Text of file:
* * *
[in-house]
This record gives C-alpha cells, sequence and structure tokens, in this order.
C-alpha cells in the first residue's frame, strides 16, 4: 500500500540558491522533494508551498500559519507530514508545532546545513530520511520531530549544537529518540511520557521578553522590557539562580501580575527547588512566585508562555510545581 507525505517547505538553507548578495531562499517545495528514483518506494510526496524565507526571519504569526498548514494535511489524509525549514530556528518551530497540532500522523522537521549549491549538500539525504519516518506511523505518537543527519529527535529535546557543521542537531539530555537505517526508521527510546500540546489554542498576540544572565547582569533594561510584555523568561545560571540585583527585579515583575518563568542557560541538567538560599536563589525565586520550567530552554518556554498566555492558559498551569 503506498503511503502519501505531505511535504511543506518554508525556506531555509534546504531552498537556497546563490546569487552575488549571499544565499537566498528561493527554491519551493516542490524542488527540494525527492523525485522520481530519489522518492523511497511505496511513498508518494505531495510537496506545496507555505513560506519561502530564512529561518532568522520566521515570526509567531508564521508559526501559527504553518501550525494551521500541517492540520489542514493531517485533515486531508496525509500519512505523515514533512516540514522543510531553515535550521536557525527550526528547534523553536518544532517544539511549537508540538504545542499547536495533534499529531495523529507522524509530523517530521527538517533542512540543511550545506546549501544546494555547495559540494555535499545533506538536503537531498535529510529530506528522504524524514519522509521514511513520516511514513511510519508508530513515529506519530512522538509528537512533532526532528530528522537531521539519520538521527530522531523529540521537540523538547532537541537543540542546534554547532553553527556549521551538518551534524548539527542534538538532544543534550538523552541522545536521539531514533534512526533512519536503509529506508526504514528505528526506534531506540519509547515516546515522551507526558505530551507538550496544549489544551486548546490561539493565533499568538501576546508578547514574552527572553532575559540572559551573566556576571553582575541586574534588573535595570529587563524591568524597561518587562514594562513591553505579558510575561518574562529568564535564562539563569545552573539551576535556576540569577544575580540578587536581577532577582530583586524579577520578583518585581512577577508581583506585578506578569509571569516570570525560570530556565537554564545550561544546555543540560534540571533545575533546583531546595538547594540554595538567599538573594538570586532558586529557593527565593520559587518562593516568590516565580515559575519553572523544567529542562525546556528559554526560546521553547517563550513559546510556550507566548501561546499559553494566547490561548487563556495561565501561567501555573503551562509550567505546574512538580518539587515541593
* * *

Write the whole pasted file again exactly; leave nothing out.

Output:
[in-house]
This record gives C-alpha cells, sequence and structure tokens, in this order.
C-alpha cells in the first residue's frame, strides 16, 4: 500500500540558491522533494508551498500559519507530514508545532546545513530520511520531530549544537529518540511520557521578553522590557539562580501580575527547588512566585508562555510545581 507525505517547505538553507548578495531562499517545495528514483518506494510526496524565507526571519504569526498548514494535511489524509525549514530556528518551530497540532500522523522537521549549491549538500539525504519516518506511523505518537543527519529527535529535546557543521542537531539530555537505517526508521527510546500540546489554542498576540544572565547582569533594561510584555523568561545560571540585583527585579515583575518563568542557560541538567538560599536563589525565586520550567530552554518556554498566555492558559498551569 503506498503511503502519501505531505511535504511543506518554508525556506531555509534546504531552498537556497546563490546569487552575488549571499544565499537566498528561493527554491519551493516542490524542488527540494525527492523525485522520481530519489522518492523511497511505496511513498508518494505531495510537496506545496507555505513560506519561502530564512529561518532568522520566521515570526509567531508564521508559526501559527504553518501550525494551521500541517492540520489542514493531517485533515486531508496525509500519512505523515514533512516540514522543510531553515535550521536557525527550526528547534523553536518544532517544539511549537508540538504545542499547536495533534499529531495523529507522524509530523517530521527538517533542512540543511550545506546549501544546494555547495559540494555535499545533506538536503537531498535529510529530506528522504524524514519522509521514511513520516511514513511510519508508530513515529506519530512522538509528537512533532526532528530528522537531521539519520538521527530522531523529540521537540523538547532537541537543540542546534554547532553553527556549521551538518551534524548539527542534538538532544543534550538523552541522545536521539531514533534512526533512519536503509529506508526504514528505528526506534531506540519509547515516546515522551507526558505530551507538550496544549489544551486548546490561539493565533499568538501576546508578547514574552527572553532575559540572559551573566556576571553582575541586574534588573535595570529587563524591568524597561518587562514594562513591553505579558510575561518574562529568564535564562539563569545552573539551576535556576540569577544575580540578587536581577532577582530583586524579577520578583518585581512577577508581583506585578506578569509571569516570570525560570530556565537554564545550561544546555543540560534540571533545575533546583531546595538547594540554595538567599538573594538570586532558586529557593527565593520559587518562593516568590516565580515559575519553572523544567529542562525546556528559554526560546521553547517563550513559546510556550507566548501561546499559553494566547490561548487563556495561565501561567501555573503551562509550567505546574512538580518539587515541593